We do not create anything; we discover and assemble.
While profound in its profusion, the physical universe (our bodies included) is composed of just ninety-two properties; in its composite represented by The Periodic Table of the Elements. In similar fashion, human experience is comprised of sixty-four permutations, which spawn an abundance of variations that mirrors the natural world; in composite represented by the Tao. Like the universe, the Tao is less mystical than it is overwhelming in its breadth and complexity, but like the universe it is knowable. The Tao of Family pieces these 'elements' together like a massive jig-saw puzzle, ever mindful of the over-arching whole.
It is difficult to imagine guidance without 'scripture'. But being no longer tethered to religious dogma, modern man is now 'free' to pursue life, liberty and the pursuit of happiness, restrained only by the laws of the land and the dictates of conscience, yet these dictates tend to harken back to the well-worn paths of religious fervor, or worse still lead nowhere at all - having jettisoned King and God, what else is there? And having thus been liberated, why is the Self so empty?
The Tao of Family was sculpted from the I Ching or Book of Changes, a Chinese text that predates Christ by a thousand years. The I Ching is not contrary to Christianity or any other belief system but rather complimentary and essential, as oils are to an artist. Similar to the I Ching, The Tao of Family is a translation intended to fill a void, to supply a critical nutrient to the body of Family, which labors under the yoke of modernity. It introduces itself in the common dress of an ordinary man within the extraordinary circumstances of an ordinary life, presenting these elements within sixty-four 'trinities': a central consultation derived from the I Ching, a visual depiction of the circumstance, and a narrative story intended to expound upon the nature of the life permutation.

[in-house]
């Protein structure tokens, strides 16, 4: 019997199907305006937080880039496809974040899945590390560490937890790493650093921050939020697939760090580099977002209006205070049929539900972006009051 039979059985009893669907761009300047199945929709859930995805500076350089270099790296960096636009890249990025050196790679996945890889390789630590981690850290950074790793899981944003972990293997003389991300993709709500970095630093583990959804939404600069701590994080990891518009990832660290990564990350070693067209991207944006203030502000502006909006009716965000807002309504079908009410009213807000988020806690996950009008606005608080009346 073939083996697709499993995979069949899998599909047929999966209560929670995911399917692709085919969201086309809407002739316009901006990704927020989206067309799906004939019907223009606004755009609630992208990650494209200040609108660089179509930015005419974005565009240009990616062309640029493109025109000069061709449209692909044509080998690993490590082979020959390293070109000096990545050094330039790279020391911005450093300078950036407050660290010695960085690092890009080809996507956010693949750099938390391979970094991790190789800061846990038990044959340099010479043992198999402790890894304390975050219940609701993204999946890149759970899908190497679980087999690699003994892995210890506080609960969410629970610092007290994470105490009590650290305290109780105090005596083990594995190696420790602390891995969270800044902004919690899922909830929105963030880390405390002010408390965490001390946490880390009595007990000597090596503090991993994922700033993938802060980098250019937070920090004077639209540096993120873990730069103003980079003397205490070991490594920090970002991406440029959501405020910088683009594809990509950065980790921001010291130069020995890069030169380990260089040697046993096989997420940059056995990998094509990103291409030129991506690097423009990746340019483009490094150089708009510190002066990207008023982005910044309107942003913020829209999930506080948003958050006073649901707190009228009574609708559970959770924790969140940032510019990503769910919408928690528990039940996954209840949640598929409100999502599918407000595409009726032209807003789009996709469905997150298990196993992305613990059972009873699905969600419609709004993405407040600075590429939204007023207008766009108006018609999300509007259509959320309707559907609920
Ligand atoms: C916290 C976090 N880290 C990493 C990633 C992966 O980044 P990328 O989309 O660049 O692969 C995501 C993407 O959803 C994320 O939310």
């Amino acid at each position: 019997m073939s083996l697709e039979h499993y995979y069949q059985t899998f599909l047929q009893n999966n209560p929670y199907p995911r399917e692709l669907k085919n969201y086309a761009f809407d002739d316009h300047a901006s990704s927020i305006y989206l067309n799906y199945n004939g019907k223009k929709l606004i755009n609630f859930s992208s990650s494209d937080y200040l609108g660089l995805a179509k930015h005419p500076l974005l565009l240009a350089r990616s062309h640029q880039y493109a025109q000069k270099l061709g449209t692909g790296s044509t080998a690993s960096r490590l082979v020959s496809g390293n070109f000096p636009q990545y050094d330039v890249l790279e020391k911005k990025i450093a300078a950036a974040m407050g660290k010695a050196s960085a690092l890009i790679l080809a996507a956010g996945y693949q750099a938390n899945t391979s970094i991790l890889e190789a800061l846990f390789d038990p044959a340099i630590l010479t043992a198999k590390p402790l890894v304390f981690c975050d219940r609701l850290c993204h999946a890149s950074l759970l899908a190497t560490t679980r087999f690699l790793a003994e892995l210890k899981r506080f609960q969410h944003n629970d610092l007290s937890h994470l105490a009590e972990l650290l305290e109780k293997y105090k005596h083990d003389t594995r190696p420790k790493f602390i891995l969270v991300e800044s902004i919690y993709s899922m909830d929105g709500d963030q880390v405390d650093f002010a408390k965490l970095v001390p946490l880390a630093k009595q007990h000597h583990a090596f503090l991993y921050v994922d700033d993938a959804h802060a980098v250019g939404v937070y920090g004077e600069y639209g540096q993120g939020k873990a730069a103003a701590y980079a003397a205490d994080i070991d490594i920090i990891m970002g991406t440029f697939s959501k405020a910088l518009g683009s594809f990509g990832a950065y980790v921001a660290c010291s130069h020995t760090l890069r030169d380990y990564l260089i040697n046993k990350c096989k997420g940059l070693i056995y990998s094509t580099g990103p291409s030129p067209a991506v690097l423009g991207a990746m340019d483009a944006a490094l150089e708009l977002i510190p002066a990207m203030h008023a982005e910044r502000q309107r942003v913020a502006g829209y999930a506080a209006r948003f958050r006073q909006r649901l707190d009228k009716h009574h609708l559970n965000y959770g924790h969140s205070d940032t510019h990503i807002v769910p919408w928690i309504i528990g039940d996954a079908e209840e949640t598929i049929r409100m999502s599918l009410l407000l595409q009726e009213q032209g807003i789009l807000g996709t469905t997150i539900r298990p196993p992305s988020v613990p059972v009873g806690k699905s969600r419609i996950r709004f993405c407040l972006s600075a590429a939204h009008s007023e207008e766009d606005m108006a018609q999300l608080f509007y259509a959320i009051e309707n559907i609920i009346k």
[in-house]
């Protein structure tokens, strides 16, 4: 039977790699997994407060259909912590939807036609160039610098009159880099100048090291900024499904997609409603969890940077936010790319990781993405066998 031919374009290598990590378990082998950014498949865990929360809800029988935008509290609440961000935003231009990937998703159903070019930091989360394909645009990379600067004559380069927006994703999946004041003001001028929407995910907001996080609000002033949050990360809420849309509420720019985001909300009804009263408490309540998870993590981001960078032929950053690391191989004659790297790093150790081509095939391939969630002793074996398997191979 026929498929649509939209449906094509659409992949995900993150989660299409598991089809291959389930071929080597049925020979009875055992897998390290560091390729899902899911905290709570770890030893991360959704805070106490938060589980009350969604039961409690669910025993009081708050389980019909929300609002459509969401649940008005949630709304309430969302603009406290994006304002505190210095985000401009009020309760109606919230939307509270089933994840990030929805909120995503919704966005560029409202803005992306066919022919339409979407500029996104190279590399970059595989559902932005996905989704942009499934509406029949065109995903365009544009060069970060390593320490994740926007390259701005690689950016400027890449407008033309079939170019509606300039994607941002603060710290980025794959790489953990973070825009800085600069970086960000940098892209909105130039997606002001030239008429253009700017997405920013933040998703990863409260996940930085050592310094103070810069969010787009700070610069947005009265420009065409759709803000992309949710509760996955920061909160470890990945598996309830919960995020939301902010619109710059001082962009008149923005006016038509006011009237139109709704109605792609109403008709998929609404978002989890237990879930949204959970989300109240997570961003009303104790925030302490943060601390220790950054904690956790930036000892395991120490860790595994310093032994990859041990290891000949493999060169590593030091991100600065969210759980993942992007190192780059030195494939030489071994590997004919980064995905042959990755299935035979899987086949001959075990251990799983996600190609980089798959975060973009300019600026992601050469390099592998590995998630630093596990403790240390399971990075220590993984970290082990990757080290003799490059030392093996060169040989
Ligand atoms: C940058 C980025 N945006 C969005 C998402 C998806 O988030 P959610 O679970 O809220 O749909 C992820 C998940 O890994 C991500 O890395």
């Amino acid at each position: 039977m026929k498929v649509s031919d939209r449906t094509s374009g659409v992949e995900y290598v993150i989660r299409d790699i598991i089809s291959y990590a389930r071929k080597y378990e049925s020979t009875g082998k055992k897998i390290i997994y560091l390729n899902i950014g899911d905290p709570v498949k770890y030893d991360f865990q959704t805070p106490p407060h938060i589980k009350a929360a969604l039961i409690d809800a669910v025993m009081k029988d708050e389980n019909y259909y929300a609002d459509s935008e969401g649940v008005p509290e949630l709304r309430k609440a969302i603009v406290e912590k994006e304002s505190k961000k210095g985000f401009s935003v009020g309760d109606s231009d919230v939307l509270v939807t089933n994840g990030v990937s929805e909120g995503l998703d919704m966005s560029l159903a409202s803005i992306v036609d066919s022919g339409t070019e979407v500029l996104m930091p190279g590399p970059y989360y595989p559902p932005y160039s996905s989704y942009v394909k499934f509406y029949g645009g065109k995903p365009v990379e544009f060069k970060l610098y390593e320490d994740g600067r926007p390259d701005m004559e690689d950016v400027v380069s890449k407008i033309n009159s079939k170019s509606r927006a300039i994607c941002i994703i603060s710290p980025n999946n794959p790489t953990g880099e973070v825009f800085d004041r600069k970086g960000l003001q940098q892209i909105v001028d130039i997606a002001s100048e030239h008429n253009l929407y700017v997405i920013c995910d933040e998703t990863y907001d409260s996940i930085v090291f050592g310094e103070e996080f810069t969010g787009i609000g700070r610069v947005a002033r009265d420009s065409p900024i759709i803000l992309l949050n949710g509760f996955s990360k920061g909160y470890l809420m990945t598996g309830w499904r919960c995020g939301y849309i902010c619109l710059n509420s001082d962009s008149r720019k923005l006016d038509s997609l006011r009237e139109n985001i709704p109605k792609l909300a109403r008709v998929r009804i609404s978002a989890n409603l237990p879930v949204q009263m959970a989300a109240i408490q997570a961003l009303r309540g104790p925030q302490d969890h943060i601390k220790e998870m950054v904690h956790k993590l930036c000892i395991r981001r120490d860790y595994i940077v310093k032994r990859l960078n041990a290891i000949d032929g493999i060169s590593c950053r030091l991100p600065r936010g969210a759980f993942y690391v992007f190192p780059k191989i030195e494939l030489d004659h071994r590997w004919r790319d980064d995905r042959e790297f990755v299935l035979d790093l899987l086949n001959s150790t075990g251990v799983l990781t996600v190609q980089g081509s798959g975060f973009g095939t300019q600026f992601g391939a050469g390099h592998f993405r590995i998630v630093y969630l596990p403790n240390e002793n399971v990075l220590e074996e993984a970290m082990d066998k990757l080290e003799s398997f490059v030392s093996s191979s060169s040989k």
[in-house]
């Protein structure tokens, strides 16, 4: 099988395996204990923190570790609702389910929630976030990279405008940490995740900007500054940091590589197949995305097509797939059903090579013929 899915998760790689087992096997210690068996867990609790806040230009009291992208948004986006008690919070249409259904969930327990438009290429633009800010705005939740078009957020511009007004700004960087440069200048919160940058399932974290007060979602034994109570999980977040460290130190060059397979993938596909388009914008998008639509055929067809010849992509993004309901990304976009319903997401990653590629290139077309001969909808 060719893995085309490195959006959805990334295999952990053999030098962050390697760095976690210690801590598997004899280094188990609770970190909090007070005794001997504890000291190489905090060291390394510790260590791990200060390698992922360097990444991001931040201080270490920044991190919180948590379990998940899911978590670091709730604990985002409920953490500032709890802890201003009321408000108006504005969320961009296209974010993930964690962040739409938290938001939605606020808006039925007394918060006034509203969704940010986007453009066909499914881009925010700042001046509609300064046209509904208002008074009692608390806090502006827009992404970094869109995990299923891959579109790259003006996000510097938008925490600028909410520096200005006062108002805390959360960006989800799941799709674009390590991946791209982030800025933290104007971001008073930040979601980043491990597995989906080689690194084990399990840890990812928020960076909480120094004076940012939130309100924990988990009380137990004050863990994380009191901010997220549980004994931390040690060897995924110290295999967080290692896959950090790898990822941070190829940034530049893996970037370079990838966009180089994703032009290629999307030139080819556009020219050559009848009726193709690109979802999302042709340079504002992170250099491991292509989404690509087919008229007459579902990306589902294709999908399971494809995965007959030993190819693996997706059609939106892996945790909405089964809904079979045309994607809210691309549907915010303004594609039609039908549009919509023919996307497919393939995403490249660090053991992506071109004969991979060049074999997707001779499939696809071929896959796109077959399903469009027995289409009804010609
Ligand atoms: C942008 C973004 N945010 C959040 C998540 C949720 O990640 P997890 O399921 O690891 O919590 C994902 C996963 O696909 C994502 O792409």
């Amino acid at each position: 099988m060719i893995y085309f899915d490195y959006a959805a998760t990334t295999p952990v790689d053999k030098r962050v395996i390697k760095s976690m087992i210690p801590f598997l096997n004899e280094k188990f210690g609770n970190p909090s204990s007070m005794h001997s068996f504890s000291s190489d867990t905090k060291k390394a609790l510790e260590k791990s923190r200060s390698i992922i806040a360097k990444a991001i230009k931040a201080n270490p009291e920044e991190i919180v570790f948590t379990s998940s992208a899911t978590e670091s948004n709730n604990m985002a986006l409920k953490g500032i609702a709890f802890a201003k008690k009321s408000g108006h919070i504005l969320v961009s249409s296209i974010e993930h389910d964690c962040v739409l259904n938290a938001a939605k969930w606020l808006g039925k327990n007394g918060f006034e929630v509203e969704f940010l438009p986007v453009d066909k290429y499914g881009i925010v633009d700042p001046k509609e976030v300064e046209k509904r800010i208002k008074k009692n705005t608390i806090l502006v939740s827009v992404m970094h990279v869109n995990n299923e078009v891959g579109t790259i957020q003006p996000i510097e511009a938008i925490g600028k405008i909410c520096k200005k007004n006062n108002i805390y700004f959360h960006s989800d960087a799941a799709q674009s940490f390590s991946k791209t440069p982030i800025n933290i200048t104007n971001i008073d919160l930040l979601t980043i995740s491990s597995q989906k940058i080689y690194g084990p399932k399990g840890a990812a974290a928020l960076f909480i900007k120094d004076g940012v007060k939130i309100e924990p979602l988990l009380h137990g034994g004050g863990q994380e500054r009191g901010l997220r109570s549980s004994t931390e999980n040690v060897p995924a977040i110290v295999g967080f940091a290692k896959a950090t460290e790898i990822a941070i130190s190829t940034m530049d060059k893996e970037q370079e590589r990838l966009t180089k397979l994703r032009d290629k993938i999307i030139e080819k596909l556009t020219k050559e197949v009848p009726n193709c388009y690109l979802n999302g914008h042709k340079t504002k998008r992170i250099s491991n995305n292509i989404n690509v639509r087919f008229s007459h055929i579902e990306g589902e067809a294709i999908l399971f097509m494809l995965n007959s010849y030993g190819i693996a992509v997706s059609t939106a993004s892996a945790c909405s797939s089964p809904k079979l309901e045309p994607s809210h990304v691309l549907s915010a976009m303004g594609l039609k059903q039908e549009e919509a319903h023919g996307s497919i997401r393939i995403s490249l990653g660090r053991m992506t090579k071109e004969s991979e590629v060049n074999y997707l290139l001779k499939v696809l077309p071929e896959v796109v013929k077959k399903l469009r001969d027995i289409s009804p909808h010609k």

The Tao of Family is spiritual without being mystical, inherently moral without being preachy, and evocative without being assaultive. In appearance, the Tao of Family suggests memoir, although the stories resonate within the collective subconscious; most readers will find the narratives embracing/bracing and some, eerily familiar.
It is a 'live' book, interactive; one of few, which when addressed responds. One does not 'finish' The Tao of Family and it's doubtful, once understood, that you'll hand it off. Yes, you can read it front to back as though it's a book – it's safer that way; impersonal, abstract, 'out there' – the 'other'. Or, like Santa or Jesus you can breathe your life breath into it and watch it twitch and swell and feel the pulse by following 'The Method'. Tossing coins to illuminate ones circumstance is an absurdity - they're only coins. But they're an initial element in a the sacred equation of You as a process, not a thing. Building a hexagram? - how silly...childish, have you time for silly, childish things? The availability of shelter is advised; just closing the book seldom works.
Like life itself, it's merely a game; a most serious game, but yet just a game. Play it as you like, or not. Nobody's watching.